Modern Pendulum – My Thoughts on the Fitbit

The mile we know oh so well is supposedly equivalent to the distance covered in 1,000 paces by soldiers in armor for hour after hour, day after day, week after week. Well, that is what I was told in school. The soldiers would drive wooden steaks into the ground every 1,000 paces to track the distance covered. Despite the comparative similarity of the words, the etymology of the word ‘mile’ comes from the Latin for the number one-thousand. Thus the linguistic connection between a unit of measure today and the Roman foot soldier two thousand years ago.

Roman soldier Re-enactors

Well, sort of.

In truth the Roman mile was roughly 400 feet shorter than the 5,280 feet we know today. Well, usually. You have to consider the differing length of steps depending on how rushed the soldiers were, or how tired they were. But let’s assume the distance around 4800 feet is the solid average distance for the Roman mile.

So where did those extra 400 feet end up coming from? Burueacracy. 1,760 yards, or 5,280 feet, was defined as the length of a mile since 1593 when the British Parliament passed an act that officially defined the distance as “eight furlongs, every furlong forty poles, and every pole sixteen foot and a half.” Not exactly a simple thing, but from this declaration came the official measure that we know today. This became known as the statute mile (not to be confused with the nautical mile which is itself another unique length not directly relevant to this discussion.)

That act of parliament wasn’t the final word on the matter though. The actual distance of a mile varied from country to country or even person to person. So, in July of 1959, a handful of nations met and agreed upon the exact length of the international yard in terms of meters, and thus the international mile was also codified as 1,760 yards.

Now that we’ve reached the final distance of a modern mile, lets jump back to the renaissance for a bit and examine the origin of the meter. (I swear I talk about the Fitbit soon.)

John WilkinsIn 1668, seventy five years after the distance of a mile was defined by parliament, an English cleric and philosopher named John Wilkins proposed a unit of distance that he named the ‘metre’ which was defined by the distance covered by a pendulum with a half-period of one second.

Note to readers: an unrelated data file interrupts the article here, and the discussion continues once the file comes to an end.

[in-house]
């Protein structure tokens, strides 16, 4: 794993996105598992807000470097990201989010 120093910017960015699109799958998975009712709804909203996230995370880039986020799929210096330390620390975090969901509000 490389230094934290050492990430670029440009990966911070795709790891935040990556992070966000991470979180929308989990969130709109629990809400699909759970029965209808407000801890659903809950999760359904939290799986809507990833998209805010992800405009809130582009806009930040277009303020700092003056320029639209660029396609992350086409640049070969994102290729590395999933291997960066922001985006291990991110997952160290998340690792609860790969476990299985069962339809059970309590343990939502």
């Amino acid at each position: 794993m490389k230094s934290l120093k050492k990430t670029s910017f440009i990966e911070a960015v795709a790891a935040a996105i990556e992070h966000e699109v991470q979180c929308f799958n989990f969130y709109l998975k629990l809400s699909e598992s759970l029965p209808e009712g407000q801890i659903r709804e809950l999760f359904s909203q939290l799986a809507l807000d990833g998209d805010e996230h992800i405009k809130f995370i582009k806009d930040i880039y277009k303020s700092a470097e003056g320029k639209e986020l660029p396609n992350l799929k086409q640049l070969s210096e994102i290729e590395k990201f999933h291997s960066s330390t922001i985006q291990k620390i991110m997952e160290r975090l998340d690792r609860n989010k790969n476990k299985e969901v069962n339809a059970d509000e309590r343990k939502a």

It’s a brilliant way to determine distance. He avoided the rabbit hole of dependency in determining length by using the constants of gravity and time, all by using a very simply machine: the pendulum.

I remember being fascinated by pendulums as a kid. The Orlando Science Center had a giant Foucalt pendulum that I would always run up to to and press my face against the glass as I watched its slow swings back and forth.

I can remember drawing a similarity between that pendulum and the way our legs moved. Sure, our legs have extra joints and muscles which enable further motion, but I remember many times standing there watching that pendulum while also swinging one of my legs back and forth freely as if it was a pendulum of its own. Without any good reason I was fascinated by the idea that our legs were pendulums making use of gravity for at least part of the work.


So there I’d stand and watch the pendulum swing, convinced that if I stood there long enough it would eventually slow down and stop. Eventually the parents would tear me away, ready to move onto the next exhibit. And like any good math nerd I’d then count the number of steps it would take me to get to them, or the number of words in a sentence I heard someone saying, or the number of squares in the tile. Etc.

Counting is so fun as a kid. But I can’t imagine it was fun for the Roman soldiers tasked with tracking the distance they covered. I’m sure they all dreamed of some automated way to track the number of paces taken. Unfortunately the Italian peninsula had to wait over a thousand years for the idea of a pedometer to arrive. Leonardo Da Vinci imagined a simple mechanical pedometer in the 1400s and wrote about it in his design journals. It wasn’t until the 1700s when the first mechanical pedometer actually came into being.